Review of the therapeutic uses of liraglutide.
Author(s): Ryan GJ, Foster KT, Jobe LJ
Affiliation(s): Department of Pharmacy Practice, Mercer University College of Pharmacy and Health Sciences, Atlanta, Georgia 30341-1455, USA. email@example.com
Publication date & source: 2011-07, Clin Ther., 33(7):793-811. Epub 2011 Jul 8.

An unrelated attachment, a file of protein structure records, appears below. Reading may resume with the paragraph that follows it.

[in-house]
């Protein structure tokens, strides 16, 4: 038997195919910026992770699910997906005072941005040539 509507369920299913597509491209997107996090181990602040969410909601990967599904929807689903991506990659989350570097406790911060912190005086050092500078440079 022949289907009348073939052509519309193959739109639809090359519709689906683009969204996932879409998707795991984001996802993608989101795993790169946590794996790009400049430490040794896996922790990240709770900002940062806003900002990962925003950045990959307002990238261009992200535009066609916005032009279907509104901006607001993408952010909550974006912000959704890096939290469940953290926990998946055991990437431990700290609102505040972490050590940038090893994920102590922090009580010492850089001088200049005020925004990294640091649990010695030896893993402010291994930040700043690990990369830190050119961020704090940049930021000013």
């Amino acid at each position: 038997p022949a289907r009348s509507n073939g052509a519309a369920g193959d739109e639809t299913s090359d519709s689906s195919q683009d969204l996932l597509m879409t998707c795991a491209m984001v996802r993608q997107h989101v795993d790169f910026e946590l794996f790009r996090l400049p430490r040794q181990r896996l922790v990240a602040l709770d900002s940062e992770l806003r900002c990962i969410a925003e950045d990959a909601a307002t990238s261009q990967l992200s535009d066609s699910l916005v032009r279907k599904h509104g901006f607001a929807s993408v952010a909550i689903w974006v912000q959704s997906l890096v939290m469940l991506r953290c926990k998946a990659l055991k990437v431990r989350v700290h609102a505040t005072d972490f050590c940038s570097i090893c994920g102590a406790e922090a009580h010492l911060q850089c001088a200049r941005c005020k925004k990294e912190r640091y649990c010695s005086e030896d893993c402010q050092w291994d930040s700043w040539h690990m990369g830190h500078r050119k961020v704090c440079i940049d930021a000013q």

BACKGROUND: Glucagon-like peptide (GLP-1) is a neuroendocrine hormone that increases blood glucose and is a drug target for treatment of type 2 diabetes. Liraglutide, a subcutaneous, once-daily GLP-1 agonist, is approved for the treatment of type 2 diabetes in the United States and Europe. It also has been studied for weight loss. OBJECTIVE: The purpose of this article is to review all of the relevant literature on the chemistry, pharmacology, pharmacokinetics, metabolism, clinical trials, safety, drug interactions, cost, and place in therapy of liraglutide. METHODS: Literature searches of MEDLINE between 1969 and September 2010, International Pharmaceutical Abstracts between 1970 and September 2010, American Diabetes Association Meeting abstracts (2008-2010), and European Association for the Study of Diabetes abstracts (2008-2010) were performed using liraglutide, Victoza, and NN2211 as key terms. RESULTS: Thirteen randomized controlled trials were identified and summarized. Liraglutide has been shown to increase glucose-dependent insulin release by 34% to 118% and reduce postprandial glucagon levels by 20%. Studies showed that liraglutide, as monotherapy and in combination with glimepiride, metformin, and/or rosiglitazone, lowers glycosylated hemoglobin (HbA(1c)) between 0.84% and 1.5%. Transient nausea was reported by 7% to 40% of subjects. Severe hypoglycemia-glucose <55 mg/dL-was observed by 2.5% of subjects in 1 trial. CONCLUSION: Liraglutide safely and effectively reduces HbA(1c) in patients with type 2 diabetes. The most recent American Diabetes Association guidelines recommended a GLP-1 agonist along with metformin as a second-tier therapy for type 2 diabetes. Although the American Association of Clinical Endocrinologists/American College of Endocrinologists' guidelines recommended it for first-line monotherapy in patients with HbA(1c) between 6.5% and 7.5% and with metformin if HbA(1c) is between 7.6% and 8.5%, liraglutide should be considered for patients who cannot tolerate first-line agents or if an additional agent is needed to help reach target HbA(1c) goals. Copyright (c) 2011 Elsevier HS Journals, Inc. All rights reserved.